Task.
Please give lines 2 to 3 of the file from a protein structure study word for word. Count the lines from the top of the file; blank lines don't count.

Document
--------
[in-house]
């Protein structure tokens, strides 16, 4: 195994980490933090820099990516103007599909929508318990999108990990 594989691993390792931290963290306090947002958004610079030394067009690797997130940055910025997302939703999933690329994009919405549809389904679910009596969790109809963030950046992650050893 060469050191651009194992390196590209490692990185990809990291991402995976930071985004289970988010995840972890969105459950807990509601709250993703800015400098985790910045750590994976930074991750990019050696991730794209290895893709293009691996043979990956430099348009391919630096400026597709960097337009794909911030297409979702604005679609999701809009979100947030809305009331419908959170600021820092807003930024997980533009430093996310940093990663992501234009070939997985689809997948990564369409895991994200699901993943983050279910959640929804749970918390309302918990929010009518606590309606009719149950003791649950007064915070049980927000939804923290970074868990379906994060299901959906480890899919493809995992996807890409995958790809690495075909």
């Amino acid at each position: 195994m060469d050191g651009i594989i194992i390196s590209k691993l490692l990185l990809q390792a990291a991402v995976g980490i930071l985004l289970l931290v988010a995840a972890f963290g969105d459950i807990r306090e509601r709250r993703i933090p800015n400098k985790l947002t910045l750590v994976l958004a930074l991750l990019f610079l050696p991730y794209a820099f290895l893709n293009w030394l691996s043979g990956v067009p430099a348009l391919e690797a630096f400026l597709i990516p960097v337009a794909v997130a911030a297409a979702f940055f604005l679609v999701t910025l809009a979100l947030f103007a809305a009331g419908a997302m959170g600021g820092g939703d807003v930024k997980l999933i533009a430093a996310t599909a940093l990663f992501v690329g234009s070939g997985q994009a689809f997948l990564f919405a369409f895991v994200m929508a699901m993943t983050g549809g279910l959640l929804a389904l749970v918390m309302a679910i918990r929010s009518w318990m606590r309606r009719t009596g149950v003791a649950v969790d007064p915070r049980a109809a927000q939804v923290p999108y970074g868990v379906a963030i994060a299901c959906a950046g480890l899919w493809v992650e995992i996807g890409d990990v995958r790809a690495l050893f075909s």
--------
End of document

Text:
């Protein structure tokens, strides 16, 4: 195994980490933090820099990516103007599909929508318990999108990990 594989691993390792931290963290306090947002958004610079030394067009690797997130940055910025997302939703999933690329994009919405549809389904679910009596969790109809963030950046992650050893 060469050191651009194992390196590209490692990185990809990291991402995976930071985004289970988010995840972890969105459950807990509601709250993703800015400098985790910045750590994976930074991750990019050696991730794209290895893709293009691996043979990956430099348009391919630096400026597709960097337009794909911030297409979702604005679609999701809009979100947030809305009331419908959170600021820092807003930024997980533009430093996310940093990663992501234009070939997985689809997948990564369409895991994200699901993943983050279910959640929804749970918390309302918990929010009518606590309606009719149950003791649950007064915070049980927000939804923290970074868990379906994060299901959906480890899919493809995992996807890409995958790809690495075909």
């Amino acid at each position: 195994m060469d050191g651009i594989i194992i390196s590209k691993l490692l990185l990809q390792a990291a991402v995976g980490i930071l985004l289970l931290v988010a995840a972890f963290g969105d459950i807990r306090e509601r709250r993703i933090p800015n400098k985790l947002t910045l750590v994976l958004a930074l991750l990019f610079l050696p991730y794209a820099f290895l893709n293009w030394l691996s043979g990956v067009p430099a348009l391919e690797a630096f400026l597709i990516p960097v337009a794909v997130a911030a297409a979702f940055f604005l679609v999701t910025l809009a979100l947030f103007a809305a009331g419908a997302m959170g600021g820092g939703d807003v930024k997980l999933i533009a430093a996310t599909a940093l990663f992501v690329g234009s070939g997985q994009a689809f997948l990564f919405a369409f895991v994200m929508a699901m993943t983050g549809g279910l959640l929804a389904l749970v918390m309302a679910i918990r929010s009518w318990m606590r309606r009719t009596g149950v003791a649950v969790d007064p915070r049980a109809a927000q939804v923290p999108y970074g868990v379906a963030i994060a299901c959906a950046g480890l899919w493809v992650e995992i996807g890409d990990v995958r790809a690495l050893f075909s």